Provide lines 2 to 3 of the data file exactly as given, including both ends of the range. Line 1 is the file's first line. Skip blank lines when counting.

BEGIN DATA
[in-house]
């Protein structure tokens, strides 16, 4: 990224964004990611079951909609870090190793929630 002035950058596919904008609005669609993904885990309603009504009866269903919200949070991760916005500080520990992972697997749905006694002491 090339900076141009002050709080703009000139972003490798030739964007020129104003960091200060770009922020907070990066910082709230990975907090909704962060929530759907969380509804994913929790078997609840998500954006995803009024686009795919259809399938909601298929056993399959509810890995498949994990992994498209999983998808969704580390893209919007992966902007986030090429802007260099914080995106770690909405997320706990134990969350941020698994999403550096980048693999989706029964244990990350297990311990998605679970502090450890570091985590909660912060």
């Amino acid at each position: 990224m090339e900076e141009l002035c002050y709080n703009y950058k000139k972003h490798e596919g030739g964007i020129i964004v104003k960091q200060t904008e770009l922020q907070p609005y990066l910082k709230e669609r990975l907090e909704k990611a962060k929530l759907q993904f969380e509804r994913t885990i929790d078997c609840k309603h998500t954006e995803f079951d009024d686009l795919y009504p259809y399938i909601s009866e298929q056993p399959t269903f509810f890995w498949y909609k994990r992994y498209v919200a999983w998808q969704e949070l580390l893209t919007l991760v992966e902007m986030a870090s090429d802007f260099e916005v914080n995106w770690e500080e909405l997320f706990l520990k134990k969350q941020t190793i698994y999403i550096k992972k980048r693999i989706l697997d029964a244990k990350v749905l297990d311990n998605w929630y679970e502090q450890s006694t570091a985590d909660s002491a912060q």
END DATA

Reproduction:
């Protein structure tokens, strides 16, 4: 990224964004990611079951909609870090190793929630 002035950058596919904008609005669609993904885990309603009504009866269903919200949070991760916005500080520990992972697997749905006694002491 090339900076141009002050709080703009000139972003490798030739964007020129104003960091200060770009922020907070990066910082709230990975907090909704962060929530759907969380509804994913929790078997609840998500954006995803009024686009795919259809399938909601298929056993399959509810890995498949994990992994498209999983998808969704580390893209919007992966902007986030090429802007260099914080995106770690909405997320706990134990969350941020698994999403550096980048693999989706029964244990990350297990311990998605679970502090450890570091985590909660912060």
């Amino acid at each position: 990224m090339e900076e141009l002035c002050y709080n703009y950058k000139k972003h490798e596919g030739g964007i020129i964004v104003k960091q200060t904008e770009l922020q907070p609005y990066l910082k709230e669609r990975l907090e909704k990611a962060k929530l759907q993904f969380e509804r994913t885990i929790d078997c609840k309603h998500t954006e995803f079951d009024d686009l795919y009504p259809y399938i909601s009866e298929q056993p399959t269903f509810f890995w498949y909609k994990r992994y498209v919200a999983w998808q969704e949070l580390l893209t919007l991760v992966e902007m986030a870090s090429d802007f260099e916005v914080n995106w770690e500080e909405l997320f706990l520990k134990k969350q941020t190793i698994y999403i550096k992972k980048r693999i989706l697997d029964a244990k990350v749905l297990d311990n998605w929630y679970e502090q450890s006694t570091a985590d909660s002491a912060q």